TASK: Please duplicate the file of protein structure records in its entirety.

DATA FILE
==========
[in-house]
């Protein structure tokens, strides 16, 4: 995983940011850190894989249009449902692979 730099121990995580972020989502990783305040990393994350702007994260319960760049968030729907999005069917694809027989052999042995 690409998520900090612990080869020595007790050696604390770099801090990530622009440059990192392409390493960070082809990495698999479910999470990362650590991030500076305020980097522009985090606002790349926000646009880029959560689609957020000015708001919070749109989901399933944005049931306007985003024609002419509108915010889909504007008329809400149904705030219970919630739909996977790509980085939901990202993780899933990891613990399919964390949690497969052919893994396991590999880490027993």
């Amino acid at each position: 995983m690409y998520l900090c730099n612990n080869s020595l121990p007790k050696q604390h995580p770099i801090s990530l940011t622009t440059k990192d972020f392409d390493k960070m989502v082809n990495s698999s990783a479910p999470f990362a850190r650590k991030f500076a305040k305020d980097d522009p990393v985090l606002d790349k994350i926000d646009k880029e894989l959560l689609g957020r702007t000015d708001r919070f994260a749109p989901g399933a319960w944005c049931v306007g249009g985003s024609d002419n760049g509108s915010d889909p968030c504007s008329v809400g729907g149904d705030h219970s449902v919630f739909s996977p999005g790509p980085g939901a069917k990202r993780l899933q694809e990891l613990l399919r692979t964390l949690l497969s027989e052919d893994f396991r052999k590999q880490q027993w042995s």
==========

[in-house]
């Protein structure tokens, strides 16, 4: 995983940011850190894989249009449902692979 730099121990995580972020989502990783305040990393994350702007994260319960760049968030729907999005069917694809027989052999042995 690409998520900090612990080869020595007790050696604390770099801090990530622009440059990192392409390493960070082809990495698999479910999470990362650590991030500076305020980097522009985090606002790349926000646009880029959560689609957020000015708001919070749109989901399933944005049931306007985003024609002419509108915010889909504007008329809400149904705030219970919630739909996977790509980085939901990202993780899933990891613990399919964390949690497969052919893994396991590999880490027993």
């Amino acid at each position: 995983m690409y998520l900090c730099n612990n080869s020595l121990p007790k050696q604390h995580p770099i801090s990530l940011t622009t440059k990192d972020f392409d390493k960070m989502v082809n990495s698999s990783a479910p999470f990362a850190r650590k991030f500076a305040k305020d980097d522009p990393v985090l606002d790349k994350i926000d646009k880029e894989l959560l689609g957020r702007t000015d708001r919070f994260a749109p989901g399933a319960w944005c049931v306007g249009g985003s024609d002419n760049g509108s915010d889909p968030c504007s008329v809400g729907g149904d705030h219970s449902v919630f739909s996977p999005g790509p980085g939901a069917k990202r993780l899933q694809e990891l613990l399919r692979t964390l949690l497969s027989e052919d893994f396991r052999k590999q880490q027993w042995s």